Async/await in Vapor

Swift 5.5 with the new async/await features is going to be released quite soon, and I’m very excited. And while all the new async APIs in UIKit and SwiftUI are neat, they don’t actually catch my eye all that much. As of now, async/await will only be available on the fall-2021 Apple OS releases, and following the general pattern of “current iOS minus one” that means async/await will be available starting… fall of 2022.

However, that’s not the only place I use Swift! I also dabble in server-side Swift when I can, and over there, it’s ready-ish to use now.1

And hey, would you look at that, Vapor’s already got a PR open for adding async variants of the core APIs. Neat! Let’s see how this is implemented.

And, hey, it’s… pretty simple, really! All it takes is getting into the (pre-release!) _NIOConcurrency module, and suddenly any EventLoopFuture has a new function: public func get() async throws -> T. The implementation of that is also lovely and simple, thanks to Swift’s withUnsafeThrowingContinuation and the way SwiftNIO already works.

Now, where I’m more excited about this than Vapor is in Fluent — a lot of the server-side work I do is in C#, using the excellent Entity Framework Core. Database requests are straightforward: MyModel model = await db.MyModels.FirstOrDefaultAsync(m => == id);

With the non-async version of Vapor and Fluent, this is… a bit more difficult to work with. MyModel.find(id, on: req.db).flatMap { model in ... }

At first glance it doesn’t look too bad, but notice the flatMap — we can’t just continue writing our code, we have to move into a new scope. Hello, pyramid of doom.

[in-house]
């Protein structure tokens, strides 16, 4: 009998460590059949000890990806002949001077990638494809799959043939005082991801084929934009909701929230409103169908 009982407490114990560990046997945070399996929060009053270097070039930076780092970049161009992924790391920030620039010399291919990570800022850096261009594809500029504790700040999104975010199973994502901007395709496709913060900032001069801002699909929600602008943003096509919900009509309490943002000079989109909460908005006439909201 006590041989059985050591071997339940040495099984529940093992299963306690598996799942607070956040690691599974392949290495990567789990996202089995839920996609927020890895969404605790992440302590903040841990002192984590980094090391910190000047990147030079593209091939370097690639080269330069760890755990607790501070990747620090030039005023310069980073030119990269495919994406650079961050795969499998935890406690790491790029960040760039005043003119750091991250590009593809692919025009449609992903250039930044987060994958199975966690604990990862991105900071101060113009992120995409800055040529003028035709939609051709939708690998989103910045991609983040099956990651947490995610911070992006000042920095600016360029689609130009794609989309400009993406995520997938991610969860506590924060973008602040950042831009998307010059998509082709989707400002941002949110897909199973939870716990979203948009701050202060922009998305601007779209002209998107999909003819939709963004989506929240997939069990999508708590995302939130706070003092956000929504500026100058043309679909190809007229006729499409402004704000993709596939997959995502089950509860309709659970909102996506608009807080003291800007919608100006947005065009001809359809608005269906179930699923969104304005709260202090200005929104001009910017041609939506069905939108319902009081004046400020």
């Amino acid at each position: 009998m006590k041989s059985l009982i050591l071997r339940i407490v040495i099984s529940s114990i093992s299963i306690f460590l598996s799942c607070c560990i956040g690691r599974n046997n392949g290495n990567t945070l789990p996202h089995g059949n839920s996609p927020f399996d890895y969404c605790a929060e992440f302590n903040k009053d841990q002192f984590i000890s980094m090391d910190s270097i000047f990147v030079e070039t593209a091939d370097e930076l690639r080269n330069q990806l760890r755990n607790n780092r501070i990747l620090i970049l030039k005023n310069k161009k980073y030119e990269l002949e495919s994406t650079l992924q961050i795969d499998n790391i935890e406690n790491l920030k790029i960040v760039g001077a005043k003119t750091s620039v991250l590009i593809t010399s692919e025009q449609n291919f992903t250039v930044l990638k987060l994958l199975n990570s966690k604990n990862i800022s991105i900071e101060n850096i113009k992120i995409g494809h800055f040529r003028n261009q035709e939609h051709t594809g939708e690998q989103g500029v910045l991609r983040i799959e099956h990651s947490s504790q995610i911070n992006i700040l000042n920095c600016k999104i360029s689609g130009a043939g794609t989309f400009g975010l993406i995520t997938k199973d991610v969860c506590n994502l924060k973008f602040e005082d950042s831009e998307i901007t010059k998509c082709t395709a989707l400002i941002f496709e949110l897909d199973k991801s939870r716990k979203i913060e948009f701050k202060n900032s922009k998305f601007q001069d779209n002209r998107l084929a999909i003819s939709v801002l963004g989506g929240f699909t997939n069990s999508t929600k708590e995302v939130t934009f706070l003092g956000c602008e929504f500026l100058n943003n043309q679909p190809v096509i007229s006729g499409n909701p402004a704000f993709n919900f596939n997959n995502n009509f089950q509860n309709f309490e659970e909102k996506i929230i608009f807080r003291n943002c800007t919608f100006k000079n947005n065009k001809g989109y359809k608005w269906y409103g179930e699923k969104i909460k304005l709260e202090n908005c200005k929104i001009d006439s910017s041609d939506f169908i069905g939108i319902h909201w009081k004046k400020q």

But now?2 Now, we can await things. Fluent looks more like Entity Framework all of a sudden: let model = try await MyModel.find(id, on: req.db)

That’s already a much nicer API to work with, and it delivers on the promise of async/await: much simpler flow of code. I’m excited to untangle some of my more complex flatMap pyramids.

What I’m still curious about, and will need to do some testing with, is to see how well it does with concurrency. It’s a known issue in Entity Framework that you can’t run multiple requests against a single DbContext; what I’m wondering is if Fluent has this same limitation, or if I can safely do something like:

async let model1 = try MyModel.find(id1, on: req.db)
async let model2 = try MyModel.find(id2, on: req.db)
let result = MyResult(model1: await model1, model2: await model2)

That, I don’t yet know! I’ll have to do some experimenting and try it — which may be a future blog post. Still, even if I have to immediately await everything, the improvements to my code’s legibility will be worth it.

  1. Disclaimer: Swift 5.5 is, as of this writing, pre-release; similarly, the versions of Swift-NIO and Vapor that provide async APIs are pre-release. Don’t use these in production.
  2. Well, soon: this as another draft PR as of this writing.

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